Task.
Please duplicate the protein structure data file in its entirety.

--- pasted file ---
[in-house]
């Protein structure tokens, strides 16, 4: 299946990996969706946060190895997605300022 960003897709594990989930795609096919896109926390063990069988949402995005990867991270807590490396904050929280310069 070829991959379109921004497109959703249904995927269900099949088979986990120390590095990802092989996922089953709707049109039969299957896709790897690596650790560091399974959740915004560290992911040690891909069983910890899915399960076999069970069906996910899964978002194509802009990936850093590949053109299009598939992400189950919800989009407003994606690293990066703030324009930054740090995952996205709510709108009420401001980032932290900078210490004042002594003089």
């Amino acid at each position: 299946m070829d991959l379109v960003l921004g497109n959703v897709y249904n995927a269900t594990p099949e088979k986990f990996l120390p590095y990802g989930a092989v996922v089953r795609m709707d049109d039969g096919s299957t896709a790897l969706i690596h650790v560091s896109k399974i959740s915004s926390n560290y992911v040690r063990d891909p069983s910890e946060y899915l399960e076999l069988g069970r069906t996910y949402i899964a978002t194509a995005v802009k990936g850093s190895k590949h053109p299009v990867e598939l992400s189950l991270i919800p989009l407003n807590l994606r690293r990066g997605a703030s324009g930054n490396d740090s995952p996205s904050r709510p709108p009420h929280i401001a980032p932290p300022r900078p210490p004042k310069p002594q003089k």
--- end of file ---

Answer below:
[in-house]
């Protein structure tokens, strides 16, 4: 299946990996969706946060190895997605300022 960003897709594990989930795609096919896109926390063990069988949402995005990867991270807590490396904050929280310069 070829991959379109921004497109959703249904995927269900099949088979986990120390590095990802092989996922089953709707049109039969299957896709790897690596650790560091399974959740915004560290992911040690891909069983910890899915399960076999069970069906996910899964978002194509802009990936850093590949053109299009598939992400189950919800989009407003994606690293990066703030324009930054740090995952996205709510709108009420401001980032932290900078210490004042002594003089």
């Amino acid at each position: 299946m070829d991959l379109v960003l921004g497109n959703v897709y249904n995927a269900t594990p099949e088979k986990f990996l120390p590095y990802g989930a092989v996922v089953r795609m709707d049109d039969g096919s299957t896709a790897l969706i690596h650790v560091s896109k399974i959740s915004s926390n560290y992911v040690r063990d891909p069983s910890e946060y899915l399960e076999l069988g069970r069906t996910y949402i899964a978002t194509a995005v802009k990936g850093s190895k590949h053109p299009v990867e598939l992400s189950l991270i919800p989009l407003n807590l994606r690293r990066g997605a703030s324009g930054n490396d740090s995952p996205s904050r709510p709108p009420h929280i401001a980032p932290p300022r900078p210490p004042k310069p002594q003089k």